IUDs include the hormone-releasing Mirena, which can prevent pregnancy for five years, and a copper version, sold as ParaGard, which is effective for 10 years. The devices cost a few hundred dollars each, not including doctors’ charges for inserting them.
Evidence has been mounting that new IUDs are safe and effective in preventing pregnancy. But some doctors have been difficult to convince since an older and badly-designed version of the IUD, the Dalkon Shield, caused serious infections and even deaths in the 1970s.
In guidelines published last year, the American College of Obstetricians and Gynecologists said IUDs and contraceptive implants should now be considered one of the best birth control options for teens because they are reliable and reversible.
Image: Teenage girl and her doctor, via Shutterstock
Monday, January 28th, 2013
A number of religious organizations are filing lawsuits to challenge the provision of the new health care law that requires employers to cover birth control in their health plans. The flurry of lawsuits may mean the question will eventually be presented to the U.S. Supreme Court, legal analysts are saying. The New York Times reports:
In recent months, federal courts have seen dozens of lawsuits brought not only by religious institutions like Catholic dioceses but also by private employers ranging from a pizza mogul to produce transporters who say the government is forcing them to violate core tenets of their faith. Some have been turned away by judges convinced that access to contraception is a vital health need and a compelling state interest. Others have been told that their beliefs appear to outweigh any state interest and that they may hold off complying with the law until their cases have been judged. New suits are filed nearly weekly.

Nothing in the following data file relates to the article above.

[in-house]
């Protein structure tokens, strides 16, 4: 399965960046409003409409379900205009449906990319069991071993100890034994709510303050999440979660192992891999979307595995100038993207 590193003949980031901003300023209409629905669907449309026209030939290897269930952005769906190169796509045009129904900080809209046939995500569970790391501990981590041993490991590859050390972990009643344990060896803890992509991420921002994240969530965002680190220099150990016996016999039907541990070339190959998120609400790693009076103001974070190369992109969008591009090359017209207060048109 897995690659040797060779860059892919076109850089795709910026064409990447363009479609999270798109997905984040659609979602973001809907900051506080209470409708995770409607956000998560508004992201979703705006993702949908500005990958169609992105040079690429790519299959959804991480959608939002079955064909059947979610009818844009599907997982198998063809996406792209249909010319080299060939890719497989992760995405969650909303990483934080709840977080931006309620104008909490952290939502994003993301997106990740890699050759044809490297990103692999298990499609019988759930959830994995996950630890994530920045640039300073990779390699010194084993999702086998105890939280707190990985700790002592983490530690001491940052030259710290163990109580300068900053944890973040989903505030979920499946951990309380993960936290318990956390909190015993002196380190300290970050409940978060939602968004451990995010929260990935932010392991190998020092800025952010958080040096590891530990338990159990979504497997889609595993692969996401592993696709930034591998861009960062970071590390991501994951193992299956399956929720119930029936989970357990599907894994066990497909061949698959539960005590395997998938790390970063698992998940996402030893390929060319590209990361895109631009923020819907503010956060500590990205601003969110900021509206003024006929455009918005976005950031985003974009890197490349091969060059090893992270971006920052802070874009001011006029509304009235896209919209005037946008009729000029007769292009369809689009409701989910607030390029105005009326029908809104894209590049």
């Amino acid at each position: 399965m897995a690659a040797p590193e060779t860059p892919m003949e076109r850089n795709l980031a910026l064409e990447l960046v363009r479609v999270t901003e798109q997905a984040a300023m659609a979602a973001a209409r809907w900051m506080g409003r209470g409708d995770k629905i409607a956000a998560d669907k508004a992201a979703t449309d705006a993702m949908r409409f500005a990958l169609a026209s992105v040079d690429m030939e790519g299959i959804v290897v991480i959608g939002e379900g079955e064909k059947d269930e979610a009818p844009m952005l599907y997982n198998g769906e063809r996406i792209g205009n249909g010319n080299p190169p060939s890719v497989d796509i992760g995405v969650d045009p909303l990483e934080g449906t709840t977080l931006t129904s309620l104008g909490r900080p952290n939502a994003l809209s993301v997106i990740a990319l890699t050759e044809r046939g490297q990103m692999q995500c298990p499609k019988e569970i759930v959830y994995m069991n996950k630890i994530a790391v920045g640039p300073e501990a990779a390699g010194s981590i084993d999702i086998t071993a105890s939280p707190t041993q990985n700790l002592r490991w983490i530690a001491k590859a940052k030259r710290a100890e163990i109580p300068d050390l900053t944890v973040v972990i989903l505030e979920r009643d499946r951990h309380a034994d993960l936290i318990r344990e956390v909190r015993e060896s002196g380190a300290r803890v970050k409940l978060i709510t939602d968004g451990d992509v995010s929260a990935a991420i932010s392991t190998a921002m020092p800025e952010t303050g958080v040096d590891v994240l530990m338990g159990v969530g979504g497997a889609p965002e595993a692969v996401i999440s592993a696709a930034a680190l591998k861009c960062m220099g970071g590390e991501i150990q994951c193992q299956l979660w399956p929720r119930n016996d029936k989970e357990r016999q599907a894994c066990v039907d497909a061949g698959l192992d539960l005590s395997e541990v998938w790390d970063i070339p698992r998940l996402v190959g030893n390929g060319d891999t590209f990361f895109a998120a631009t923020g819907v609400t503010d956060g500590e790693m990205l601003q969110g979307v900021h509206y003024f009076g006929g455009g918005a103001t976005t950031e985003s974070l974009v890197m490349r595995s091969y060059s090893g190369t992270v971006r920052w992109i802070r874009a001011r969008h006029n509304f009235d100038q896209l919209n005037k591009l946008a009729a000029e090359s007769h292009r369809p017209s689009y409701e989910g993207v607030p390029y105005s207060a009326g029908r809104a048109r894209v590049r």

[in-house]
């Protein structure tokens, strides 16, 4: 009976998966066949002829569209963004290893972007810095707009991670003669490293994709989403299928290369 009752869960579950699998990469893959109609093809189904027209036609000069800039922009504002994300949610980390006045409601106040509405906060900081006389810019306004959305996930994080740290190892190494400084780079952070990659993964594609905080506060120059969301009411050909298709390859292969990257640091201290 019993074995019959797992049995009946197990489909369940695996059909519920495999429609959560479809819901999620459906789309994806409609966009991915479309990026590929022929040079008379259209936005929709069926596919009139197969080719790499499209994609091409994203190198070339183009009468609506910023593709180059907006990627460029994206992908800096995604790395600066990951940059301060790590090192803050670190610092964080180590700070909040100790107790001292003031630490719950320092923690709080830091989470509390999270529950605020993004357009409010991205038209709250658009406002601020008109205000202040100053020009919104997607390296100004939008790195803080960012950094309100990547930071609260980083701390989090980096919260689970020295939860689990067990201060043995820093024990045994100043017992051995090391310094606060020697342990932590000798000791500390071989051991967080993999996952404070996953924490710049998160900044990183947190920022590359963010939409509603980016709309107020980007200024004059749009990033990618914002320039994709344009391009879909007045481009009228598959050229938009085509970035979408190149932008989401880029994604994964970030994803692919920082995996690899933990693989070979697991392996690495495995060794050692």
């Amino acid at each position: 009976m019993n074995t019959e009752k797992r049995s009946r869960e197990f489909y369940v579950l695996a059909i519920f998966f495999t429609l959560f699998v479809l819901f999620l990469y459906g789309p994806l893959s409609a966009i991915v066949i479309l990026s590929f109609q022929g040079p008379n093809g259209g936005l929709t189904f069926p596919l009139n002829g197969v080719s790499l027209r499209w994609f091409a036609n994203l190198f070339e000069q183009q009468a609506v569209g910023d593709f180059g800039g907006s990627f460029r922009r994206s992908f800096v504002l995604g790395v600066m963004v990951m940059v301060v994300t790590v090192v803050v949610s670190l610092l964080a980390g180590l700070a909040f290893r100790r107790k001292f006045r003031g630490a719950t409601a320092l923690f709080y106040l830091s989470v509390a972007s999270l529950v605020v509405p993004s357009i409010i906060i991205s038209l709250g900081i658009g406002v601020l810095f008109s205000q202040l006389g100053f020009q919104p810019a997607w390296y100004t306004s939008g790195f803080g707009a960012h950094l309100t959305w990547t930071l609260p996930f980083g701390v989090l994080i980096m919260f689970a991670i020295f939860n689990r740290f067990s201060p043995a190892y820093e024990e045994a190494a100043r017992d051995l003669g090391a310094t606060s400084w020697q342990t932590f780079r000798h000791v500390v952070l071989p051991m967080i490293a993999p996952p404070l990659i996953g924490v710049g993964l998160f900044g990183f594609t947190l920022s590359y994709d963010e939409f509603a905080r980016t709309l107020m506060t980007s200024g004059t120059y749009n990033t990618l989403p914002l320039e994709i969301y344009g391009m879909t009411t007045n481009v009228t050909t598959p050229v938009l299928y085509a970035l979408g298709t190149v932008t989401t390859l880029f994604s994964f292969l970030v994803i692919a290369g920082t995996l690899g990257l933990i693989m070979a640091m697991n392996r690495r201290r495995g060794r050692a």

“This is highly likely to end up at the Supreme Court,” said Douglas Laycock, a law professor at the University of Virginia and one of the country’s top scholars on church-state conflicts. “There are so many cases, and we are already getting strong disagreements among the circuit courts.”
President Obama’s health care law, known as the Affordable Care Act, was the most fought-over piece of legislation in his first term and was the focus of a highly contentious Supreme Court decision last year that found it to be constitutional.
But a provision requiring the full coverage of contraception remains a matter of fierce controversy. The law says that companies must fully cover all “contraceptive methods and sterilization procedures” approved by the Food and Drug Administration, including “morning-after pills” and intrauterine devices whose effects some contend are akin to abortion.
As applied by the Health and Human Services Department, the law offers an exemption for “religious employers,” meaning those who meet a four-part test: that their purpose is to inculcate religious values, that they primarily employ and serve people who share their religious tenets, and that they are nonprofit groups under federal tax law.